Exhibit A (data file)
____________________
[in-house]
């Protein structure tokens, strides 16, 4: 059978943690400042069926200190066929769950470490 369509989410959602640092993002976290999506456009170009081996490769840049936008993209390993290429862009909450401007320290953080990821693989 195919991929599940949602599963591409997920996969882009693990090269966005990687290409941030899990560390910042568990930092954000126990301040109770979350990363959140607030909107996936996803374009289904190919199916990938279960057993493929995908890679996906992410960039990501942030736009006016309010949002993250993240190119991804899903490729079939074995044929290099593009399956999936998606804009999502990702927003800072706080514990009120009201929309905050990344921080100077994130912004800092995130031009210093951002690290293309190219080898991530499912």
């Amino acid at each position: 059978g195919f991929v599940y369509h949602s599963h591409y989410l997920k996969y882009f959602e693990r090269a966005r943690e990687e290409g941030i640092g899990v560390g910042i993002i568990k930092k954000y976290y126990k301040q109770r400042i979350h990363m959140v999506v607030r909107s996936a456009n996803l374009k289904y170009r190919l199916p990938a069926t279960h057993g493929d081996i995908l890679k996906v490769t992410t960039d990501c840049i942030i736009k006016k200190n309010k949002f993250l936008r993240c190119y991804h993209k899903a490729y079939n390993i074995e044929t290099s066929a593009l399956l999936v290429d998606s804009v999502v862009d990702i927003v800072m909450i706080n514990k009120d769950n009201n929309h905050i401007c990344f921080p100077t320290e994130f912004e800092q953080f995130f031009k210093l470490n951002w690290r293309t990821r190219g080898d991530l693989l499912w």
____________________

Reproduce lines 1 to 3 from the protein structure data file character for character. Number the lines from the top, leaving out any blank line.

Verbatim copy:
[in-house]
């Protein structure tokens, strides 16, 4: 059978943690400042069926200190066929769950470490 369509989410959602640092993002976290999506456009170009081996490769840049936008993209390993290429862009909450401007320290953080990821693989 195919991929599940949602599963591409997920996969882009693990090269966005990687290409941030899990560390910042568990930092954000126990301040109770979350990363959140607030909107996936996803374009289904190919199916990938279960057993493929995908890679996906992410960039990501942030736009006016309010949002993250993240190119991804899903490729079939074995044929290099593009399956999936998606804009999502990702927003800072706080514990009120009201929309905050990344921080100077994130912004800092995130031009210093951002690290293309190219080898991530499912």
């Amino acid at each position: 059978g195919f991929v599940y369509h949602s599963h591409y989410l997920k996969y882009f959602e693990r090269a966005r943690e990687e290409g941030i640092g899990v560390g910042i993002i568990k930092k954000y976290y126990k301040q109770r400042i979350h990363m959140v999506v607030r909107s996936a456009n996803l374009k289904y170009r190919l199916p990938a069926t279960h057993g493929d081996i995908l890679k996906v490769t992410t960039d990501c840049i942030i736009k006016k200190n309010k949002f993250l936008r993240c190119y991804h993209k899903a490729y079939n390993i074995e044929t290099s066929a593009l399956l999936v290429d998606s804009v999502v862009d990702i927003v800072m909450i706080n514990k009120d769950n009201n929309h905050i401007c990344f921080p100077t320290e994130f912004e800092q953080f995130f031009k210093l470490n951002w690290r293309t990821r190219g080898d991530l693989l499912w």